The UN is working with the Bangladesh government to vaccinate 650,000 people living in the sprawling camps against cholera
Mass cholera vaccinations begin in Rohingya camps
The United Nations launched one of its biggest cholera vaccination drives yet on Tuesday amid fears of an outbreak among nearly a million Rohingya living in refugee camps in south-east Bangladesh.
Thousands of Rohingya men and women, many with young children in their arms, lined up in intense heat at makeshift health centres to receive the oral vaccine against the disease.
The UN is working with the Bangladesh government to vaccinate 650,000 people living in the sprawling camps against cholera, which spreads through dirty water and can kill if left untreated.
"These people lack most of the basic services — toilets, water sanitation, everything," Unicef spokesman AM Sakil Faizullah said.
"When we have this kind of situation, there's a heavy possibility of a cholera outbreak."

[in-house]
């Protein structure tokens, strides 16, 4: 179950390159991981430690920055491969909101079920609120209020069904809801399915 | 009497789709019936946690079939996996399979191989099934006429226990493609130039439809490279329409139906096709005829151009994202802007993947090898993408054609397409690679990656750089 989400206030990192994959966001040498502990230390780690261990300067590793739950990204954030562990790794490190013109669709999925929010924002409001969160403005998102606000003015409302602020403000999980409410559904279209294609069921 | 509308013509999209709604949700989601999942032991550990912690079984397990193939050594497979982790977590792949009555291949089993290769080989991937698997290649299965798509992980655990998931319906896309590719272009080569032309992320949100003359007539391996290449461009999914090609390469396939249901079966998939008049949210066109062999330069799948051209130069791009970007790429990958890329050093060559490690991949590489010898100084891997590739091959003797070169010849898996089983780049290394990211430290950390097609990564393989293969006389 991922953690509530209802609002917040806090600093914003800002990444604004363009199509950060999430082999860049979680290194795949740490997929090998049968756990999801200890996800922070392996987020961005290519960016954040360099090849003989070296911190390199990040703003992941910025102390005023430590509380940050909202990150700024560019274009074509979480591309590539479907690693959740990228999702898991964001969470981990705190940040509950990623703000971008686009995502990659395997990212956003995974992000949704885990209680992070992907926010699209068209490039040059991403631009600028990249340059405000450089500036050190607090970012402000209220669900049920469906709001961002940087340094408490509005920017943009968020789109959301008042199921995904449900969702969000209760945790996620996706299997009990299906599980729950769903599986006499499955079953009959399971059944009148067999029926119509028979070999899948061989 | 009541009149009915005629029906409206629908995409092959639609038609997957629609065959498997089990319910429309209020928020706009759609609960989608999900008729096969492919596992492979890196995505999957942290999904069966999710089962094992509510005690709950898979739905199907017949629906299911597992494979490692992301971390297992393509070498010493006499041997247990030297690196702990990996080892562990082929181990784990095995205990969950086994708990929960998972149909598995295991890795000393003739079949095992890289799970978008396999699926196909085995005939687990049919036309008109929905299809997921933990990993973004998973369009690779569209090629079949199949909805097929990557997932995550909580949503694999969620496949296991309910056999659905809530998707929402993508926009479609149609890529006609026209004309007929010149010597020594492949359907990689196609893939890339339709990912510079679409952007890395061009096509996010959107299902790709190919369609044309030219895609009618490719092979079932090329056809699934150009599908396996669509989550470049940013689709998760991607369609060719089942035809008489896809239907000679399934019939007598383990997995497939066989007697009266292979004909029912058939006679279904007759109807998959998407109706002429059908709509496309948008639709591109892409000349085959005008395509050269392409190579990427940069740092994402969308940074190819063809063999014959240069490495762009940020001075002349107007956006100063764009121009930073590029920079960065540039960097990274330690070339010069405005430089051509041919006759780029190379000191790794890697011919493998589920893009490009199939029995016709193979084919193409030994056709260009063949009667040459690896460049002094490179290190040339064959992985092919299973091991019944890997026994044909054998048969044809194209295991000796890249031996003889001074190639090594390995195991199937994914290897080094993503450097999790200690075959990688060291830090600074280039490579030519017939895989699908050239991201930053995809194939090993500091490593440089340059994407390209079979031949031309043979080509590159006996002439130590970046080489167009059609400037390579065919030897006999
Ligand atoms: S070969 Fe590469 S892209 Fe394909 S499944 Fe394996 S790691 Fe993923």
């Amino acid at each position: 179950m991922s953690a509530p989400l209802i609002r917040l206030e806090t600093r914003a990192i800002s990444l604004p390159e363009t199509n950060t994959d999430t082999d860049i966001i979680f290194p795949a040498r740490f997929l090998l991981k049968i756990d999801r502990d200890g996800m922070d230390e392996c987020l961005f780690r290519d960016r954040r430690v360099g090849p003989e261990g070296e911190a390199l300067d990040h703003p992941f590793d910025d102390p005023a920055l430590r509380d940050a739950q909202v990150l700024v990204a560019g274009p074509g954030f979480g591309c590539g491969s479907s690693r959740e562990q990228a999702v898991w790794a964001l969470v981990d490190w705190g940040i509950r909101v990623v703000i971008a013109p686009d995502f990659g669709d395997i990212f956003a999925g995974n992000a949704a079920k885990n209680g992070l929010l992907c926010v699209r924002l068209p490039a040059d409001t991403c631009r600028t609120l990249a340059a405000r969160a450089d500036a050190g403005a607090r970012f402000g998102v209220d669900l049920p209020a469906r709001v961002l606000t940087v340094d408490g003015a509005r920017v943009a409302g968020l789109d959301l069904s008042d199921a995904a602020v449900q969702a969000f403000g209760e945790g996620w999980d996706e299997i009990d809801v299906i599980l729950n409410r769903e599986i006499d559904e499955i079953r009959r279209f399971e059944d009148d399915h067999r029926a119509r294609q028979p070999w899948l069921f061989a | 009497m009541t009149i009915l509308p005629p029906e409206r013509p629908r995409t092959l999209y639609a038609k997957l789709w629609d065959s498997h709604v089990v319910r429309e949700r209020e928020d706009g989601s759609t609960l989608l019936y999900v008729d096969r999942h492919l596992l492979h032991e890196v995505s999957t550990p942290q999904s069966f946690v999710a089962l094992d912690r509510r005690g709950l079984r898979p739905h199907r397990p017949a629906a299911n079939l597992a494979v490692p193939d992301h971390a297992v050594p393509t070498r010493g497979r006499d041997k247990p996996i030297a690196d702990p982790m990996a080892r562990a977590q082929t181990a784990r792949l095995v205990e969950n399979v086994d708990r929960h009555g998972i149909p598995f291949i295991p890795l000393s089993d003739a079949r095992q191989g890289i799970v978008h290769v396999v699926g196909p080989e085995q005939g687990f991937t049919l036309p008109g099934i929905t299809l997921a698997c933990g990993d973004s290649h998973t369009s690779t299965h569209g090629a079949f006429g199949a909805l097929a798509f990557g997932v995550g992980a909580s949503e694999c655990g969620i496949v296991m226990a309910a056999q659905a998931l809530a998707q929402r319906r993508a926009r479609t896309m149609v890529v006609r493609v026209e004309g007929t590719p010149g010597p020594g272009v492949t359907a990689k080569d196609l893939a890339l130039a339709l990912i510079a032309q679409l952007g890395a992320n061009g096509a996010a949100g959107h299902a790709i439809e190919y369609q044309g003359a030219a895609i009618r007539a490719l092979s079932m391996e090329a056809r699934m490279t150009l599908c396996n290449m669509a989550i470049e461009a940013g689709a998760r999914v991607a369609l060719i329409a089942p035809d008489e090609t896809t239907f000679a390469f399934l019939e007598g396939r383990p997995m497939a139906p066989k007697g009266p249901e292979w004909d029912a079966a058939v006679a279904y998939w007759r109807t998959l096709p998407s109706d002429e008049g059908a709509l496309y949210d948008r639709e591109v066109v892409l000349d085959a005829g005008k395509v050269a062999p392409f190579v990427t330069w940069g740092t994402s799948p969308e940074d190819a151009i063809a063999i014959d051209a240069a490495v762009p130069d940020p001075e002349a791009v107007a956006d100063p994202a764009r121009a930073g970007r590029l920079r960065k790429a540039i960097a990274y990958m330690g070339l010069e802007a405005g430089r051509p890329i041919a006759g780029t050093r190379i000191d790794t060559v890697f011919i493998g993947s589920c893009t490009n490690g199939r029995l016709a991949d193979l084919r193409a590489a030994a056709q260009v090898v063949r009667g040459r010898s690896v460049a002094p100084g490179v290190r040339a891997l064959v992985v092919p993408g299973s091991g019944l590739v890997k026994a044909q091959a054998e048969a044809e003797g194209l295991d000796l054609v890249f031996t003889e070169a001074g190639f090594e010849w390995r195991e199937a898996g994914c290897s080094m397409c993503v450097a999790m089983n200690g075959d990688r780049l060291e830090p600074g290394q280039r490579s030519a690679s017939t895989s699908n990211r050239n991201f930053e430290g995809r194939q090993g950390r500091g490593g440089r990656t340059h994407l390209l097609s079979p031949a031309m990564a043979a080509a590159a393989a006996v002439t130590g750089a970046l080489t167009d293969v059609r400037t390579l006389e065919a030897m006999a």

Nearly 520,000 Rohingya Muslims have arrived in Bangladesh since late August, fleeing persecution in Myanmar that the UN has said is likely to amount to ethnic cleansing.
Poor and overpopulated, Bangladesh has struggled to cope with the influx of people, many of whom have to travel for days or weeks to reach safety and arrived exhausted and hungry.
The influx had slowed in recent weeks, but appears to have picked up again. An estimated 10,000 refugees arrived on Monday.
World Health Organisation workers, supported by about a thousand local volunteers, plan to vaccinate 650,000 Rohingya over the coming weeks.
They will follow up with a second dose of the vaccine for an estimated 250,000 children aged between one year and five years. Those under a year old will not be vaccinated.
It is thought to be the second-biggest such campaign after 800,000 people were immunised against the disease in Haiti in November.
Volunteers at the Thankhali camp used megaphones to appeal to refugees to go to the centres, where they queued to have the vial placed in their mouths.
"The health workers told us we would be better with medicines, that we wouldn't have any more diseases," said Nabi Hossain, a 35 year old refugee who arrived at the camp two weeks ago, as he queued with two of his sons.
Abdus Salam, a senior health official with the local government, said workers would go door-to-door to ensure no refugees were left out of the drive.
The UN says more than 600,000 have arrived in the last year, swelling camps that were already home to between 300,000 and 400,000 refugees.
Bangladesh has allocated land to accommodate about 800,000 refugees in one camp, but the UN has warned that such a heavy concentration of people in one area could promote the spread of disease.